From this core idea, he developed his own, wholly original philosophy. Filliou believed one could recognize and develop one’s genius (not talent) anywhere and everywhere—a kind of non-site he called the Eternal Network. The perpetual and immaterial potentiality of the Eternal Network was tied to a state he called Permanent Creation: According to this principle, art is life is play, and all are part of everything in the world, all the time. La fête, as Filliou liked to say, est permanente!

In that spirit, his Equivalency Principle, developed in 1968, posited “well-done,” “badly done,” and “not done” artworks as fundamentally equal; he often labeled his own works with any one of these three phrases, and he exhibited them all (“not done” works being indicated, for instance, by empty frames or boxes). In the context of artmaking then and now, this attempt to pull art out from under the weight of calculation and strategy opens up a new place, where “error” can be something other than a mark of inadequacy.

Moreover, unlike Fourier, who didn’t live to see the building of any of the extravagant social spaces he theorized, Filliou managed to successfully create a convivial microcommunity of his own, a short-lived space called La Cédille Qui Sourit (the Smiling Cedilla). Founded in 1965 by Filliou and the late American artist George Brecht in a former radio- and TV-repair shop in the small town of Villefranche-sur-Mer, on the French Mediterranean coast near Nice, the Cédille adopted a nonsensical mission statement: “Handles everything which does or does not have a cedilla in its name.” All its activities did share a common emphasis on humor and play—although, as Filliou noted in a letter to Brecht, “practically everything, depending how one looks at it,” could involve humor and play. In this generous spirit, the Cédille was many things at once: an artist-run storefront space, a center for artistic research, a curiosity shop, a headquarters for Permanent Creation. Filliou and Brecht, along with their respective partners, Marianne Staffeldt and Donna Jo Jones, simply spent time there, thinking, reading, making art, staging events, playing games, drinking wine, and greeting visitors. Since they were connected to a vast network of friends and collaborators—Dick Higgins, Dorothy Iannone, Alison Knowles, Nam June Paik, Dieter Roth, Daniel Spoerri, Emmett Williams, and La Monte Young, to name only a few—they solicited contributions of any artwork, toy, game, idea, or object that could exist as a gift. The idea was simply that the Cédille should be a place for things a traditional gallery would have difficulty selling and that contributors should follow one general guideline: “Whatever you do, do something else.” Filliou and Brecht urged artists to do something else: not to invent, but to disinvent. They asked their friends to submit to anthologies of jokes or misunderstandings. They offered subscriptions to “suspense-poems,” with new snippets mailed out a few times a week. Since the art objects in the Cédille were meant to operate in a gift economy, it was more of a collective public studio than a shop or gallery. The artists sometimes called it a nonboutique or a nonschool—particularly useful negations, perhaps, in the wake of such a highly commercialized and academicized era in the art world.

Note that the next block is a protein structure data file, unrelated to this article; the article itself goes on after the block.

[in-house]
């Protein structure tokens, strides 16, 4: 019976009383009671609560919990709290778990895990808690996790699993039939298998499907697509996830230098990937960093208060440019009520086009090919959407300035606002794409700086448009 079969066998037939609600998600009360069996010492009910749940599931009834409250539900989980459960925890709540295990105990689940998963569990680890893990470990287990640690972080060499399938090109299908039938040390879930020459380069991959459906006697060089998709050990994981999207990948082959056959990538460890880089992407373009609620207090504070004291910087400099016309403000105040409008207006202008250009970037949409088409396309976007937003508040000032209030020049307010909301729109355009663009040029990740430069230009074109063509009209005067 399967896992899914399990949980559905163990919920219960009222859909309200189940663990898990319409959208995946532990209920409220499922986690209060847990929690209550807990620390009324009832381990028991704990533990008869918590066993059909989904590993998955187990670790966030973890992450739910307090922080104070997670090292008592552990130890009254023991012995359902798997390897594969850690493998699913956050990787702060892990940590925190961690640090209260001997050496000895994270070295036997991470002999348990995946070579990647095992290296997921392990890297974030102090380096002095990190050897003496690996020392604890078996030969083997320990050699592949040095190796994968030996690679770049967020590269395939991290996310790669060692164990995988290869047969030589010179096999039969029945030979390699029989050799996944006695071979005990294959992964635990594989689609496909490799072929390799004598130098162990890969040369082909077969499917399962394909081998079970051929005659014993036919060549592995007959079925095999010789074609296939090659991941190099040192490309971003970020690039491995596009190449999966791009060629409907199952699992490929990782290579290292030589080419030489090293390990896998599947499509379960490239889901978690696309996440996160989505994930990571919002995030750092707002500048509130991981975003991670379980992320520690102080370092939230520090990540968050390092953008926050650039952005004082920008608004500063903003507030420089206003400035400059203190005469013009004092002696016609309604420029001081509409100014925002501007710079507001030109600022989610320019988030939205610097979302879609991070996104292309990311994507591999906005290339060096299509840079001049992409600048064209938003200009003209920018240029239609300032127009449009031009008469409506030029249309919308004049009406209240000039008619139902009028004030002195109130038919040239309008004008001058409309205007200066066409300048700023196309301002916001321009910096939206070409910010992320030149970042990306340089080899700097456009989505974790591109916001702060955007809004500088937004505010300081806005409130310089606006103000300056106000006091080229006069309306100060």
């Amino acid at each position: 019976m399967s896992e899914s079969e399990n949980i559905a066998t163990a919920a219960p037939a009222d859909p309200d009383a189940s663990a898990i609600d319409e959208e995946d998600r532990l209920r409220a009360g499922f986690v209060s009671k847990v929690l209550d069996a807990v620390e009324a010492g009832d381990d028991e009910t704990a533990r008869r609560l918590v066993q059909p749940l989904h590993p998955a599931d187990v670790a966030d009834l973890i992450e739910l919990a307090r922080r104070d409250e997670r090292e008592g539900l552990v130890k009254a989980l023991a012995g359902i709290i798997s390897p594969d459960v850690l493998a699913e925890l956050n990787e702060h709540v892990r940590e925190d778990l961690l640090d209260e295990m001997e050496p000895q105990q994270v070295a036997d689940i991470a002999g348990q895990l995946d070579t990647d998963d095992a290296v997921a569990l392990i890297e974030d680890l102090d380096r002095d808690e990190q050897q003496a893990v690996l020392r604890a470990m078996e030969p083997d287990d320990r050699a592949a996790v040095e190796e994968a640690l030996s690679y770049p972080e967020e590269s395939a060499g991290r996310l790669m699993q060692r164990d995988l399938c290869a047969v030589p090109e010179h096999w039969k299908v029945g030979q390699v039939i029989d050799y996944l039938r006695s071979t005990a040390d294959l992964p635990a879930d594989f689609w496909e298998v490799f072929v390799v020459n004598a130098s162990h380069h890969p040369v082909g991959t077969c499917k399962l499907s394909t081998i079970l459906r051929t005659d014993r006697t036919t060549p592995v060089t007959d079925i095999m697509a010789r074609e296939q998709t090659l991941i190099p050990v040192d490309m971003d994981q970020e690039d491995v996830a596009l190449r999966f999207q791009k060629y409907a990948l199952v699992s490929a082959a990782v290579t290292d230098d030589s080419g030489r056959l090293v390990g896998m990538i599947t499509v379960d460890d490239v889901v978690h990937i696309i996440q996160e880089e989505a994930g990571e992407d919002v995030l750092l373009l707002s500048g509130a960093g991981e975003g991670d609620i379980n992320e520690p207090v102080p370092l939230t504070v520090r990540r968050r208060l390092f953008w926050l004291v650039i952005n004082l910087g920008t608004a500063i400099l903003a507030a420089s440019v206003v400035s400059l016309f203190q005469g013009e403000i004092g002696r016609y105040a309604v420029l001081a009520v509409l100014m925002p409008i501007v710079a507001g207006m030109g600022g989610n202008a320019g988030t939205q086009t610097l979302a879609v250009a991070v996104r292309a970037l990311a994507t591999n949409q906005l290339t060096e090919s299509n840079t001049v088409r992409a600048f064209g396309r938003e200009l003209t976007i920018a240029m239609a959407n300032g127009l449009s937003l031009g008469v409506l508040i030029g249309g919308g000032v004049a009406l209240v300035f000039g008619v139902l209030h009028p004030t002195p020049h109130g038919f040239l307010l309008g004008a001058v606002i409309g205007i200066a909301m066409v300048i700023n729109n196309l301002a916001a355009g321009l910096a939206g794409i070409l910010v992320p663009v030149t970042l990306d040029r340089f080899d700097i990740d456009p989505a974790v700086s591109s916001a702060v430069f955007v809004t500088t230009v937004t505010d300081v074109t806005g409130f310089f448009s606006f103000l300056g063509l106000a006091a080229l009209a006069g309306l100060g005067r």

Anthony Huberman is chief curator of the Contemporary Art Museum St. Louis.